Report: U.S. Navy's Anti-Ship Missile Defenses Need Testing

national war college
People's Liberation Army YJ-62 anti-ship missile (National War College)

Published Apr 29, 2021 2:29 PM by The Maritime Executive

In a hearing of the Senate Subcommittee on Readiness on Wednesday, the Pentagon's top testing official testified that the U.S. Navy has not fully evaluated the performance of its anti-ship missile defense systems in a live-fire environment. The ability of these mission-critical systems to protect high-value Navy assets is not known; with potential adversaries like China and Russia rapidly advancing the capability of their anti-ship missile systems, this vulnerability is potentially significant. 

"Safety limitations preclude testing manned Navy surface ships’ self-defense capability against some anti-ship cruise missiles. An adequate test campaign to evaluate various combat, radar, and weapon systems against these threats requires live test data, a capable unmanned asset to support this live testing, and accredited [modeling and simulation]" said Dr. Raymond O'Toole, the Pentagon's Acting Director of Operational Test & Evaluation. "The Navy currently does not have a well-defined strategy or funding to provide any of these three capabilities, creating an unacceptable risk in our ability to evaluate the operational effectiveness and survivability of future ships in combat."

In the event of conflict with a potential adversary, limitations in missile defense could pose a significant vulnerability. China has ringed its coastline with conventional YJ-62 and YJ-18 anti-ship cruise missiles, and it has tested and deployed the world's first operational anti-ship ballistic missiles, which descend at hypersonic speeds on terminal approach. Russia is testing a hypersonic anti-ship cruise missile, the Mach 9-capable 3M22 Zircon. The utility of existing point defense systems against these advanced threats is not fully known.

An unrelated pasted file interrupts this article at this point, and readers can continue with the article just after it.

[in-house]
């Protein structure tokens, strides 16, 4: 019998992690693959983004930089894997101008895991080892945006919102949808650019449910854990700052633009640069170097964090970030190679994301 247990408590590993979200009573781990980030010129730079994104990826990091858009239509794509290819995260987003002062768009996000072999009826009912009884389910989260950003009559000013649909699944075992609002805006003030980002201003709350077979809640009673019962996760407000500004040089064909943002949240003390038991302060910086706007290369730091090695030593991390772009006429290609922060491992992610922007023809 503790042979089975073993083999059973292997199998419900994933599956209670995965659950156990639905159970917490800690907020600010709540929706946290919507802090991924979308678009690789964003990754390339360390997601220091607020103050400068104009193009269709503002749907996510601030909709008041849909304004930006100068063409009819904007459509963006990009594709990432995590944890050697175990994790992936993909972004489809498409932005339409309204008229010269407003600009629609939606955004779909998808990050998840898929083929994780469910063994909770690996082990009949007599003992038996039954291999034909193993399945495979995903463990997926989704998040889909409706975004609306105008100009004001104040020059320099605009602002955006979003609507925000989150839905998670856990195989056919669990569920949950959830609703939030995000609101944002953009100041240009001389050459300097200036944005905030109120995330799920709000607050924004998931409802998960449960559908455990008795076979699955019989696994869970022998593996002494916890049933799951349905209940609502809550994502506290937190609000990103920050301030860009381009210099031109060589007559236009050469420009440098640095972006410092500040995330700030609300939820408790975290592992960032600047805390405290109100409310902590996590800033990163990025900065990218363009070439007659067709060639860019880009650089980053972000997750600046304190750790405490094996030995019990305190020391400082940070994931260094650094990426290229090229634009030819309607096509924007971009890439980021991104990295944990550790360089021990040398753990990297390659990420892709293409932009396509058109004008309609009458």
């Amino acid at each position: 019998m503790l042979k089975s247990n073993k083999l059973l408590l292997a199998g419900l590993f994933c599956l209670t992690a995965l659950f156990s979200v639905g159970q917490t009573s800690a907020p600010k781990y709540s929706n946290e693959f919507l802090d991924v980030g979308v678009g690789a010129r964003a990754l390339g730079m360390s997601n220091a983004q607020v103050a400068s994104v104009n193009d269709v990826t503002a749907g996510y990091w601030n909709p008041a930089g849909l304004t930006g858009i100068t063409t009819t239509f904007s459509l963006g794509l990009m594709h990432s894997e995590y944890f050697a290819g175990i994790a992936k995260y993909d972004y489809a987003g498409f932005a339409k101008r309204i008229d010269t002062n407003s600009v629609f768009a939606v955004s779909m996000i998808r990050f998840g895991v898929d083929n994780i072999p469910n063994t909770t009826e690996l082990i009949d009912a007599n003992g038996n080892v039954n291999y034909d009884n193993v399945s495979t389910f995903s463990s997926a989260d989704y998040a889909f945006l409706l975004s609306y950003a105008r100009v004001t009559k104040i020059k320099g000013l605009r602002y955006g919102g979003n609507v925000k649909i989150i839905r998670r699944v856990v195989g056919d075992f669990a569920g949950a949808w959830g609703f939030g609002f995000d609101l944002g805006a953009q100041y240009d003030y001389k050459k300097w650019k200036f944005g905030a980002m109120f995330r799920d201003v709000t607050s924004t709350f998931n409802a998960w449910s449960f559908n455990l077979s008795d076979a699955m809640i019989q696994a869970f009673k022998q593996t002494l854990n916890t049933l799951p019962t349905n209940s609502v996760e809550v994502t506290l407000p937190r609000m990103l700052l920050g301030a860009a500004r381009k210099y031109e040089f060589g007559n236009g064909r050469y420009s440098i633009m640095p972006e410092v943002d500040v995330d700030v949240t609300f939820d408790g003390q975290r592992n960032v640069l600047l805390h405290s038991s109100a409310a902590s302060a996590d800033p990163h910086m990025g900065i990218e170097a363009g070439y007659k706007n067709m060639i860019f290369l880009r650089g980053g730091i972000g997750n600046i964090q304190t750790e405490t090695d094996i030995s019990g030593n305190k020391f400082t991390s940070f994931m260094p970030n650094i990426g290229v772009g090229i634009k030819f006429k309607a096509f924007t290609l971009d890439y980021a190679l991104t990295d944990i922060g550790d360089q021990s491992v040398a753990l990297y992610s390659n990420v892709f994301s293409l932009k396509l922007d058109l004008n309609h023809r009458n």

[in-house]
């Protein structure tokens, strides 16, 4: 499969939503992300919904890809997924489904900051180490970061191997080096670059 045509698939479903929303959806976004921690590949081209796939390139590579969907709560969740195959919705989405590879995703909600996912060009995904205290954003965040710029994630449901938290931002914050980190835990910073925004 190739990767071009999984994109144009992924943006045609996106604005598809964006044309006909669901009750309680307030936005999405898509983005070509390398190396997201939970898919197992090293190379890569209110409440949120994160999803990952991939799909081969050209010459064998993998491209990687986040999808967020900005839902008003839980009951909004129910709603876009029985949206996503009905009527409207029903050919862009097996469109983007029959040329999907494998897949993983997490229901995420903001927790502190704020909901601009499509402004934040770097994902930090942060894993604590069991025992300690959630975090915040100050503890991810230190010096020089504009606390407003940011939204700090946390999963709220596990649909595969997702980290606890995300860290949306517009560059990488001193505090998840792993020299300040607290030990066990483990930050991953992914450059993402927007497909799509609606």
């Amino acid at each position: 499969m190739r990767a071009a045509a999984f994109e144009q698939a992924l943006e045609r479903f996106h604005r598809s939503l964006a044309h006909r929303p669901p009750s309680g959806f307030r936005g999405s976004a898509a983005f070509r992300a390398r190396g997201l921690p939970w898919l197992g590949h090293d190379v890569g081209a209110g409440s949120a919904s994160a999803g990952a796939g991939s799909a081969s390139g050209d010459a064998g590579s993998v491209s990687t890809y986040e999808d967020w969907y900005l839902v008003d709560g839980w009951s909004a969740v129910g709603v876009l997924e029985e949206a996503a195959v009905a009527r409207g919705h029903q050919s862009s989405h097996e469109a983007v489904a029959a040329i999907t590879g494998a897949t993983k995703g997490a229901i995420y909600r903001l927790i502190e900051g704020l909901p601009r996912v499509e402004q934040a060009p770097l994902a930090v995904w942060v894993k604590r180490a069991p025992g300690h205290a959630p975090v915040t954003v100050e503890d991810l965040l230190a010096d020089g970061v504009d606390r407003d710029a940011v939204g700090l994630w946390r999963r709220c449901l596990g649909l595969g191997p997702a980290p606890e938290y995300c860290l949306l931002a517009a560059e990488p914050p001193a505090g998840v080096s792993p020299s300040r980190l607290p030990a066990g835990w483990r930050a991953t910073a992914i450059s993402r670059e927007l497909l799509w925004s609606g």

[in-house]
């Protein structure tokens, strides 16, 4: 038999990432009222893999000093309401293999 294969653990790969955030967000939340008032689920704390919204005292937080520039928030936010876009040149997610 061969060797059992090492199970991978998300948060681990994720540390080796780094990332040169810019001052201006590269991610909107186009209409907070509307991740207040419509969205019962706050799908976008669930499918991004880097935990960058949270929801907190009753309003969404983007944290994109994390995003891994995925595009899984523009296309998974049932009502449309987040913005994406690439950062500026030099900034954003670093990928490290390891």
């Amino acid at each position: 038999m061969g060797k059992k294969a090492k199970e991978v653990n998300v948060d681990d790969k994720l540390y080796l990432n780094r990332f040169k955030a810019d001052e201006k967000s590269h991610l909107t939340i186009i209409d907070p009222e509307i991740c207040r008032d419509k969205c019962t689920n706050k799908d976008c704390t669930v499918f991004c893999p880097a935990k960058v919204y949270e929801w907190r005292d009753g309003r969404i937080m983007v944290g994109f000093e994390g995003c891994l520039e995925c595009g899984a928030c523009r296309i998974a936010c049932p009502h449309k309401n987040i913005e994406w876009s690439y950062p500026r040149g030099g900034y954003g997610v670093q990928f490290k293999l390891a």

Cyber vulnerabilities

Separately, O'Toole reported an even more significant concern. Over the span of the past year, his office has encountered few if any U.S. weapons development program offices that have robust capacity to defend against cyberattack. 

"As cybersecurity threats become more ubiquitous and sophisticated, DOD’s acquisition and T&E communities need to address cybersecurity more comprehensively. Unfortunately, some programs do not properly plan for cybersecurity assessments," he said. "More critically, due to poor system hardening against dynamic cyber threats, driven by lack of workforce cyber capacity, talent and tools within the program offices, virtually none of the programs assessed in FY20 were survivable against relevant cyber threats."

"I hope our adversaries aren't watching this hearing - they often do watch these hearings - but what in the hell are we going to do to close that gap? That is shocking," said Sen. Dan Sullivan. 

O'Toole suggested a more robust recruitment program for cybersecurity talent, including efforts to identify, sponsor and recruit college students with the right technical skills - particularly for "red teaming" simulation of attacks. The Pentagon has an existing scholarship program for talented young programmers, which assists with tuition in exchange for an obligation to work for the government upon graduation.